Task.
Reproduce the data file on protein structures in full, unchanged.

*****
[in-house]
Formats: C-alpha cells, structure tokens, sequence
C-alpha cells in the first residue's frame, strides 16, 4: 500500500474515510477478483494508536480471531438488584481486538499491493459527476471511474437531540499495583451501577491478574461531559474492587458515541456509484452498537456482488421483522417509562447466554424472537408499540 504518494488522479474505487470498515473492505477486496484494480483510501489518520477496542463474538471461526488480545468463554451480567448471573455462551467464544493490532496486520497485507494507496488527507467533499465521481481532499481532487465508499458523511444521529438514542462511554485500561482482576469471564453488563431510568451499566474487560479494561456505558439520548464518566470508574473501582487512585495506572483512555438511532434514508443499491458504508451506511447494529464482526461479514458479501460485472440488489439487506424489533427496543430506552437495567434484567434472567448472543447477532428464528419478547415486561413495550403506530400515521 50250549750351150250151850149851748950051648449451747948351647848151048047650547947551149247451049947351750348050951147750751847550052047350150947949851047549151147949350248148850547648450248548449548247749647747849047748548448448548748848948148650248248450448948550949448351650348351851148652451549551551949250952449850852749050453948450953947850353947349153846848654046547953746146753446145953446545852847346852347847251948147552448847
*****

[in-house]
Formats: C-alpha cells, structure tokens, sequence
C-alpha cells in the first residue's frame, strides 16, 4: 500500500474515510477478483494508536480471531438488584481486538499491493459527476471511474437531540499495583451501577491478574461531559474492587458515541456509484452498537456482488421483522417509562447466554424472537408499540 504518494488522479474505487470498515473492505477486496484494480483510501489518520477496542463474538471461526488480545468463554451480567448471573455462551467464544493490532496486520497485507494507496488527507467533499465521481481532499481532487465508499458523511444521529438514542462511554485500561482482576469471564453488563431510568451499566474487560479494561456505558439520548464518566470508574473501582487512585495506572483512555438511532434514508443499491458504508451506511447494529464482526461479514458479501460485472440488489439487506424489533427496543430506552437495567434484567434472567448472543447477532428464528419478547415486561413495550403506530400515521 50250549750351150250151850149851748950051648449451747948351647848151048047650547947551149247451049947351750348050951147750751847550052047350150947949851047549151147949350248148850547648450248548449548247749647747849047748548448448548748848948148650248248450448948550949448351650348351851148652451549551551949250952449850852749050453948450953947850353947349153846848654046547953746146753446145953446545852847346852347847251948147552448847